courtesy of Tortoise
Indie-rock elder statesmen Tortoise played the Black Cat on Tuesday night and treated the modest-sized crowd to a set that was representative of their career modus operandi. Somehow their set managed to be simultaneously laid-back and intense in a way that was as mind-boggling as it was enjoyable. Covering the lion’s share of their latest album “Beacons Of Ancestorship” Tortoise once again displayed their utter mastery of genre collision and band member inter-play.
A lot of articles online hail Tortoise as the “godfathers of Post-Rock” and while I don’t particularly agree* I do recognize and enjoy the sea-change impact that they had on indie rock in the mid-1990’s. No one on the indie landscape does quite what Tortoise does in practice or in sound. They are the ultimate instrument playing genre colliders. Tortoise does with instruments what DJs can only dream of doing with an arsenal of samplers; Tortoise swallows difficult genres (Jazz, Krautrock, Prog-Rock, Dub, Punk, the list goes on…) and reconstitutes them into insane progressive mash-ups that evoke their influences in brilliant, discordant, and challenging ways. The fact that they can do all that and still lay down a deeply enjoyable jam is Tortoise’s own special brand of genius.
I last saw Tortoise performing their greatest album “Millions Now Living Will Never Die” in its entirety at All Tomorrow’s Parties NY in 2008. During that set the band came across as intense, professionals hard at work re-creating their studio-born masterpiece. On Tuesday night at the Black Cat the band took to the stage and launched into a three-song stretch that evoked ATP NY’s almost scary intensity. Seeing them play (what I believe was) “High Class Slim Came Floatin’ In”, “Northern Somethings”, and “Gigantes” like that was incredible. Their rotating double drum, triple keyboard, double bass, double then triple xylophone/vibraphone** attack was jaw-dropping. Watching five men on stage swapping instruments and roles like inter-changeable parts while playing the most complicated and contradictory rhythms without missing a beat was one of the most impressive displays of instrumental versatility that I have seen in some time. At the end of their third song I shook my head in disbelief and muttered to myself, “They are not human”.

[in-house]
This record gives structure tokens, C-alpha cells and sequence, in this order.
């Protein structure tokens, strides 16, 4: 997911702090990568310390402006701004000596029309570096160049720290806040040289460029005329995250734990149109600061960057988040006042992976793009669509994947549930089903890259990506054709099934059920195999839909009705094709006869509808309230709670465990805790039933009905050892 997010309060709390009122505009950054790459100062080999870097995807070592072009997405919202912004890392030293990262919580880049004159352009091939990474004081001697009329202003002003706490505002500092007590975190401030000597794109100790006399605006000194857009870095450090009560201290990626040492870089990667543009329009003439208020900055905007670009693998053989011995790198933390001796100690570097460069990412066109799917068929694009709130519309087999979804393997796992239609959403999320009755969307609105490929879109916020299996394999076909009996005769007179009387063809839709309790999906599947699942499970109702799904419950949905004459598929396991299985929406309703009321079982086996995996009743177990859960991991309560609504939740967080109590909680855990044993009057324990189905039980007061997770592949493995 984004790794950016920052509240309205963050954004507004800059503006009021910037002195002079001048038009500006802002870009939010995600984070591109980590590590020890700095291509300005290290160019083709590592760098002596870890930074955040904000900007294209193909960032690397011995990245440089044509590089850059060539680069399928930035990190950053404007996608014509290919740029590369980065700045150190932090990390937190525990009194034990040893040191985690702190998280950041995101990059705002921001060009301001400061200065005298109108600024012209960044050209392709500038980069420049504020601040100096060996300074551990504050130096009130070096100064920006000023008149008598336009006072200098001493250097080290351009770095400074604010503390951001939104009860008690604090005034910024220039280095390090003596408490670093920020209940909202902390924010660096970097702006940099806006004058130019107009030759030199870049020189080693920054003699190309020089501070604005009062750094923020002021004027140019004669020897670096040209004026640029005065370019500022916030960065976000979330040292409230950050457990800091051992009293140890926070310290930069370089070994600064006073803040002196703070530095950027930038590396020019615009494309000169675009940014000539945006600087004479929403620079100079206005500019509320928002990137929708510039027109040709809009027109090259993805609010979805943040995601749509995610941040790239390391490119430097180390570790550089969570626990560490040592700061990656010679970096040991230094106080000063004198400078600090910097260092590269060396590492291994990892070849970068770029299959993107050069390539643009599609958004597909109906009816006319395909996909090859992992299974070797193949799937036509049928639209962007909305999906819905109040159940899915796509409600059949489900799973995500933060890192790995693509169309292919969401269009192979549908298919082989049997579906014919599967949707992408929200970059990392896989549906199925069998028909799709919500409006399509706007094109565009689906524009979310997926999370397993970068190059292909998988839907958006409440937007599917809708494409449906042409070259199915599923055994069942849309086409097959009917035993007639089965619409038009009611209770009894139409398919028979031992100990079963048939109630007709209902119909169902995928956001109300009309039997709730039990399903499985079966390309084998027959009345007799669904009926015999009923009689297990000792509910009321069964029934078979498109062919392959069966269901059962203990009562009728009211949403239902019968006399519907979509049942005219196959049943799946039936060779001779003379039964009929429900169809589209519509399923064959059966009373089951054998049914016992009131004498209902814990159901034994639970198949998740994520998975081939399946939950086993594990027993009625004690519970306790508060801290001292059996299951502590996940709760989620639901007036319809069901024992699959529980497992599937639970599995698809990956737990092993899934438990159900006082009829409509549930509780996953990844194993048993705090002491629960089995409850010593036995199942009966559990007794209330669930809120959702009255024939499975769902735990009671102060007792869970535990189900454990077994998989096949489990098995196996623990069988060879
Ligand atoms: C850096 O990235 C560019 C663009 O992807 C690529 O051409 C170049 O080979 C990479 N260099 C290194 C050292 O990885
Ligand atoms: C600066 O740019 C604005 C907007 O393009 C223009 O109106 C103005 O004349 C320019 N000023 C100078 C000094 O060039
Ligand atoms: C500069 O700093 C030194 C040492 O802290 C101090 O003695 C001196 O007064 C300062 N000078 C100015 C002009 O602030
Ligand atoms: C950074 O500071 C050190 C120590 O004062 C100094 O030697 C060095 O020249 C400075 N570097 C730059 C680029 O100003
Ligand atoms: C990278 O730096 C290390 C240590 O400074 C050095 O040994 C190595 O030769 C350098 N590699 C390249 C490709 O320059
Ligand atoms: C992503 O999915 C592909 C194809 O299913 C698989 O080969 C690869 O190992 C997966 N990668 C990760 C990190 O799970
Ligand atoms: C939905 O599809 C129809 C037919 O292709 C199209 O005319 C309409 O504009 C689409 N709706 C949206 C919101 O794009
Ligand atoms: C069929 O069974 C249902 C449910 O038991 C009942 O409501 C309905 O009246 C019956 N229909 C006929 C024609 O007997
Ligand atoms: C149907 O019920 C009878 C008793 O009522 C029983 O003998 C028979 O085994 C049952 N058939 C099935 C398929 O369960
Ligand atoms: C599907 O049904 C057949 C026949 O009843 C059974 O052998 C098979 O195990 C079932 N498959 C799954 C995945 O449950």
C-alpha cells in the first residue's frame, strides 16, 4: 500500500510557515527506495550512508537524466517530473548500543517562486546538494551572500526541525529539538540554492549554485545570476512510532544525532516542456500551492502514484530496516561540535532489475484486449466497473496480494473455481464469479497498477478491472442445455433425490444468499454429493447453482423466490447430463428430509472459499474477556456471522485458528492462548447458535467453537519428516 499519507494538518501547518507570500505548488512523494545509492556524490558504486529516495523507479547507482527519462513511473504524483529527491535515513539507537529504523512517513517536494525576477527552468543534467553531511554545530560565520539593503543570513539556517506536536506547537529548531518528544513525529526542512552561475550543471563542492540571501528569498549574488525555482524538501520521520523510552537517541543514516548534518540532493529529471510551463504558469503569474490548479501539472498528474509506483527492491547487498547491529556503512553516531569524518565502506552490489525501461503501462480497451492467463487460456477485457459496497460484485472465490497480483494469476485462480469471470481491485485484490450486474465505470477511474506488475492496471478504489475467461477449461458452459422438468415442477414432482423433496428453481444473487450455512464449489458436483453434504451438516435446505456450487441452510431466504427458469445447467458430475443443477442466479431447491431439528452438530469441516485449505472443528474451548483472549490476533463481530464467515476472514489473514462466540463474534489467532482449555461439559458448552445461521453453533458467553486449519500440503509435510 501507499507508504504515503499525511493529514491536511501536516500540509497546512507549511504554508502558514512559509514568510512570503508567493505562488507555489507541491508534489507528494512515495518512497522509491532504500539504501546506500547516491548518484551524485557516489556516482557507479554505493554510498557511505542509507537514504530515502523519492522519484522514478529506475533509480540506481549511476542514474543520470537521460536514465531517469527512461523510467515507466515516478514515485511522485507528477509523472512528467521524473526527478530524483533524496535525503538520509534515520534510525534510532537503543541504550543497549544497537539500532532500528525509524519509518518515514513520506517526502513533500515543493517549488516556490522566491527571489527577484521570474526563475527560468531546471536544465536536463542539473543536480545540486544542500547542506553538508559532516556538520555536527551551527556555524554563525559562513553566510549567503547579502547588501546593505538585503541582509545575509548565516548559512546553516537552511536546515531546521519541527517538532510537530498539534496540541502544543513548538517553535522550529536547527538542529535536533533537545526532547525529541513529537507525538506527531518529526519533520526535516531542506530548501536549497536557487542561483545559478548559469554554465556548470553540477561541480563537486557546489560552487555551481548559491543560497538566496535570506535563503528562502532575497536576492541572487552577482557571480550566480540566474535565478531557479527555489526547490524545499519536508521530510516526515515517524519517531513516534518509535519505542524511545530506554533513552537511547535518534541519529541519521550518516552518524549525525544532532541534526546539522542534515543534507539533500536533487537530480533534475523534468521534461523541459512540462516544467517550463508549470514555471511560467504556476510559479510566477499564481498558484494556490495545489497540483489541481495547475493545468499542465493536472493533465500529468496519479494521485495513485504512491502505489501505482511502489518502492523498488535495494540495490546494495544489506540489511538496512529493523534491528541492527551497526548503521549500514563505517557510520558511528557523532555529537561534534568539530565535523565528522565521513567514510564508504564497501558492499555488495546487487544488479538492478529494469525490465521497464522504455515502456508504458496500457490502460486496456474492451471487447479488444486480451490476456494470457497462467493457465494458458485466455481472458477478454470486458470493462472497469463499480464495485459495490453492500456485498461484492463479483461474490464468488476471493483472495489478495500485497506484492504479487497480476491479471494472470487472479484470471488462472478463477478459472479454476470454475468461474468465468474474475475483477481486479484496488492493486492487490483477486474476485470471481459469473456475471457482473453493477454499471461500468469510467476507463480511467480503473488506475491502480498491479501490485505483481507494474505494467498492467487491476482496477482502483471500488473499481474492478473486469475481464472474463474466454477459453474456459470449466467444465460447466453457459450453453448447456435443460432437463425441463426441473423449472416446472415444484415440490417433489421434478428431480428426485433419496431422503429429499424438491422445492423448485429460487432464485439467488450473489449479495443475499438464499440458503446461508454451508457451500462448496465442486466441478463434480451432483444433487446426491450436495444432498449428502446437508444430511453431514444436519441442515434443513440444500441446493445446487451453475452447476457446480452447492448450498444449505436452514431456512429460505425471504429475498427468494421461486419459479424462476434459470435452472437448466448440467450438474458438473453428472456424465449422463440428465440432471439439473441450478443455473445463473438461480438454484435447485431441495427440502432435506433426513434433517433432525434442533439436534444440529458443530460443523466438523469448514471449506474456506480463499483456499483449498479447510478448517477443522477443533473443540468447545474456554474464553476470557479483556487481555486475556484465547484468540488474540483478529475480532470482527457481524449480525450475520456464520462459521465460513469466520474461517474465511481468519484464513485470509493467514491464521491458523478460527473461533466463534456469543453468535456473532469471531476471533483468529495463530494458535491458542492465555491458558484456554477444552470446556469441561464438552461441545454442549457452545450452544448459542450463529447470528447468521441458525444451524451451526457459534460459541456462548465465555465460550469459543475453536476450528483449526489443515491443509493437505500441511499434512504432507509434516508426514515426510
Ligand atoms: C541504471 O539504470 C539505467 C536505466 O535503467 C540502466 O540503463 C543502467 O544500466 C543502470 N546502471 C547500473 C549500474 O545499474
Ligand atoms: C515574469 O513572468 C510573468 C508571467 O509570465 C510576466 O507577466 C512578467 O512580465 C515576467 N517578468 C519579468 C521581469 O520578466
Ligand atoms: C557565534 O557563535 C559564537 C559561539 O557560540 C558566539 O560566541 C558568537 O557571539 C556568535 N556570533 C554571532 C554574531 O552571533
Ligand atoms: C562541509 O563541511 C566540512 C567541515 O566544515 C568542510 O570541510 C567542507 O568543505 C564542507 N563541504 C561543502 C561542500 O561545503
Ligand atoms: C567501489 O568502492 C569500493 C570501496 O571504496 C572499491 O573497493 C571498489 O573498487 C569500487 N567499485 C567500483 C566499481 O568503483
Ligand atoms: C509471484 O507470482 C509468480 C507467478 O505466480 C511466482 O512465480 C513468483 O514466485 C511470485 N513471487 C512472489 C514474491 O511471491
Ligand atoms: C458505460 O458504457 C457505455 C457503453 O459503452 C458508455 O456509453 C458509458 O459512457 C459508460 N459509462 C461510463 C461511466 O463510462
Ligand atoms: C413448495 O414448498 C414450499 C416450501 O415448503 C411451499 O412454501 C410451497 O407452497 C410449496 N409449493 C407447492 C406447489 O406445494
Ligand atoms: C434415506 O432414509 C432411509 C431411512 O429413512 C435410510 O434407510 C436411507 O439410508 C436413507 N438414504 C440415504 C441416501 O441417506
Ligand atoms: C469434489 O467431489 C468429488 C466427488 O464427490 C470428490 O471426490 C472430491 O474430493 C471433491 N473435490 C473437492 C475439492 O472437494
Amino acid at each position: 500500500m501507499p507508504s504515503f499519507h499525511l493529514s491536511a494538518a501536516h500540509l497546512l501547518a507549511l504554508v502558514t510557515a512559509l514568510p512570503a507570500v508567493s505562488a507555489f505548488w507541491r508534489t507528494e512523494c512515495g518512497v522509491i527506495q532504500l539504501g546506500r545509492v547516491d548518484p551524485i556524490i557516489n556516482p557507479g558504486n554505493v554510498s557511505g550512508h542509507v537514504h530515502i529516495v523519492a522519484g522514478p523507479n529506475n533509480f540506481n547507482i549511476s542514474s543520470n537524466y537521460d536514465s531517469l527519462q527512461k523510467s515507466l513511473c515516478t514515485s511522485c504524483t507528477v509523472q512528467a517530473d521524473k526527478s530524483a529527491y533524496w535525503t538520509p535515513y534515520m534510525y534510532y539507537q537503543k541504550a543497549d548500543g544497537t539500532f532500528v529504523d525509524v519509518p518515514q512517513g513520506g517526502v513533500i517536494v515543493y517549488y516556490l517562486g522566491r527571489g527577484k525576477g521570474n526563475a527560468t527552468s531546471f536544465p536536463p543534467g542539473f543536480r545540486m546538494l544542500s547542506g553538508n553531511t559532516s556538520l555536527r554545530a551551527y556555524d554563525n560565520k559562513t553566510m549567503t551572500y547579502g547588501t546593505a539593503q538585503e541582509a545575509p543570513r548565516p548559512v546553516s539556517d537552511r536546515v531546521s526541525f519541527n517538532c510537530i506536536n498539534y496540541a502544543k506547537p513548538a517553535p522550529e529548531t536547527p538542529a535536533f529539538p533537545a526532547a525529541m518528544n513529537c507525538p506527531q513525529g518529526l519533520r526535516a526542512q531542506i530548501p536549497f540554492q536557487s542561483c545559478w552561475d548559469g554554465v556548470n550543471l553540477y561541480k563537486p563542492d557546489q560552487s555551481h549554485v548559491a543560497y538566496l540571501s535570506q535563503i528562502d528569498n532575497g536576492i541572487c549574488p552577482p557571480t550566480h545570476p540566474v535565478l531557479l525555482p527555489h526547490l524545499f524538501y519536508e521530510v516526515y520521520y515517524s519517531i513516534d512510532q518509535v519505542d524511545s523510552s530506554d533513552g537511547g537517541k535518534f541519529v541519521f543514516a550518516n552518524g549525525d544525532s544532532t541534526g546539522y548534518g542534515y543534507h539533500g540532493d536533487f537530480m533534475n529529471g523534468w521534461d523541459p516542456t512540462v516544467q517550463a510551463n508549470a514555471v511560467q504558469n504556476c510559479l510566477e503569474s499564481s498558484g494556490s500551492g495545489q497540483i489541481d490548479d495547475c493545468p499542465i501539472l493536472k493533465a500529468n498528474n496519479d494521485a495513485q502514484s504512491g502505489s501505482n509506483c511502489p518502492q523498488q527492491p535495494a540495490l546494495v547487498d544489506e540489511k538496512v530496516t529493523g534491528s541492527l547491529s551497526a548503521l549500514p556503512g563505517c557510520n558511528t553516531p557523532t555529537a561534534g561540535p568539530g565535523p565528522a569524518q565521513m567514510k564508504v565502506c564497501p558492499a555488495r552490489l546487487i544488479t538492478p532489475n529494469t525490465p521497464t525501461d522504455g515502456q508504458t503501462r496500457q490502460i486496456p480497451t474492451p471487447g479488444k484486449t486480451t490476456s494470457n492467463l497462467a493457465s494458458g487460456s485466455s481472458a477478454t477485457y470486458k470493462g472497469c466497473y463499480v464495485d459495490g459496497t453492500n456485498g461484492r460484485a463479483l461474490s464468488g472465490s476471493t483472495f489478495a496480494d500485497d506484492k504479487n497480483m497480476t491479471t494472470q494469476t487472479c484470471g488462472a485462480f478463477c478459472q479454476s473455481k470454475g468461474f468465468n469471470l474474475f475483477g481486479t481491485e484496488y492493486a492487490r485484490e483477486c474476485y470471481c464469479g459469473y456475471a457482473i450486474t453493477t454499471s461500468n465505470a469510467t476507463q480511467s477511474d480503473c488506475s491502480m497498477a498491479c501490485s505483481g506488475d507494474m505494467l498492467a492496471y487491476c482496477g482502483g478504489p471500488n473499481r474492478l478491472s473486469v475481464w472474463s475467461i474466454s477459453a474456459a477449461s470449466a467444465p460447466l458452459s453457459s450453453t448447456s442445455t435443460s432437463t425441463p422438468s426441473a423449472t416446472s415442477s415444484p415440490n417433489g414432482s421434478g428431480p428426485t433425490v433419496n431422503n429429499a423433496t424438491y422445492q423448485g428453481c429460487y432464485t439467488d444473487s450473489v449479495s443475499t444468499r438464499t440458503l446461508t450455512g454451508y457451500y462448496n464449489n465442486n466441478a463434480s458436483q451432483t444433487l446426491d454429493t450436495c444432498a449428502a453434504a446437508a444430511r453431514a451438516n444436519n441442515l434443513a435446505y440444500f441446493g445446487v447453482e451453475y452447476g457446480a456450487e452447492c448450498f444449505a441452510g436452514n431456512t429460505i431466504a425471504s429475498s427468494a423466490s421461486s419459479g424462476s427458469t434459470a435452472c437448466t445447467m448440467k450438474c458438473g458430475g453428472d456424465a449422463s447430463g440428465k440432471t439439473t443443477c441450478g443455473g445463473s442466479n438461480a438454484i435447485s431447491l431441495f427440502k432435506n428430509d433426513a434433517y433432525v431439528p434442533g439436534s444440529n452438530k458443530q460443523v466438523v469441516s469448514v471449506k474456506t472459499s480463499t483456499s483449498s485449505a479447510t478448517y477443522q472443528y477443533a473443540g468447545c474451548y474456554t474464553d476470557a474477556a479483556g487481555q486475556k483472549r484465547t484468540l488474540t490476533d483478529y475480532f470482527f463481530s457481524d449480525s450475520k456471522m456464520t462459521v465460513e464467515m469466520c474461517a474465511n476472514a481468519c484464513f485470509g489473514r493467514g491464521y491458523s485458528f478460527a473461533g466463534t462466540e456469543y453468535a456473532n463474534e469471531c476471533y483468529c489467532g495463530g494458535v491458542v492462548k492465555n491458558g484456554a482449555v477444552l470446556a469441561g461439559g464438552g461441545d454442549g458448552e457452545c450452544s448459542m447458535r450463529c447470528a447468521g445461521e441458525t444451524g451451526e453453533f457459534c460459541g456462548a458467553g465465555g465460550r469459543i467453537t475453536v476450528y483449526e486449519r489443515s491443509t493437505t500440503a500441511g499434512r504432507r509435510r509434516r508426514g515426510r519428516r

In a way, those first three songs were the highlight of the show. They tore through just about every genre known to man in about 20 minutes like some kind of genetically-engineered, American indie rock, Kraftwerk-ian, super-soldiers. It was freakishly good.
After their intense opening trilogy Tortoise loosened up a bit. The band members cracked some smiles. One of them even began to dance! The tone of the music lightened up a bit too as they settled into a long stretch of some of their more jazz-oriented material. While still incredibly complex to pull-off the tunes were more laid-back and the atmosphere in the club shifted from awe-struck reverence to the typical Black Cat hipster shitty-chatty. The Black Cat has got a long running talking-during-performances problem and it reared its ugly head again in the middle of Tortoise’s set.
I am beginning to think that the Black Cat is DC’s worst venue because of the ignorant hipster crowd it always draws in. Why pay for a show to then ignore it and ruin it for others? A dude in front of me actually tried to start a fight with someone over a spilled beer. This, at a Tortoise concert! Could there be a more ridiculous concert to get in a fight at? I know how important it is for some people to get their monthly “cool” points by standing around and talking over a band they pretend to actually enjoy but it has been beyond ridiculous at the Black Cat for years. Ah, I digress.
The talking and general asshole-ry ruined some of the experience for me but I managed to take in the rest of Tortoise’s set from the back of the room, where their bass and electronics actually sounded better (deeper and much more powerful). I found this sweet spot just in time for their strong closing stretch which brought back some of the more challenging and in my opinion more impressive material. One of their songs that I did not recognize was an electronic-based jam that had an intensity similar to seeing Throbbing Gristle in concert. The end of their set also featured their excellent new single “Prepare Your Coffin” which showcases some great, twanged-up guitar playing. ‘Coffin’ was really reminiscent of classic Cinecittà Italian crime soundtracks from the 60’s and early 70’s. I didn’t really hear that influence when I listened to their album at home but in the live setting that sound and vibe definitely came to the forefront. I am curious if that is where Tortoise plucked that particular guitar approach from.
Tortoise treated the crowd of true fans with a second encore after most of the chaff had left. They closed the night out with a quieter but no less complex piece that was the just perfect as the clock ticked over from late Tuesday night to early Wednesday morning.
* mainly because the genre they supposedly founded sounds nothing like them and I always considered Slint to be post-rock’s closest progenitors anyway.
** not to mention the other instruments!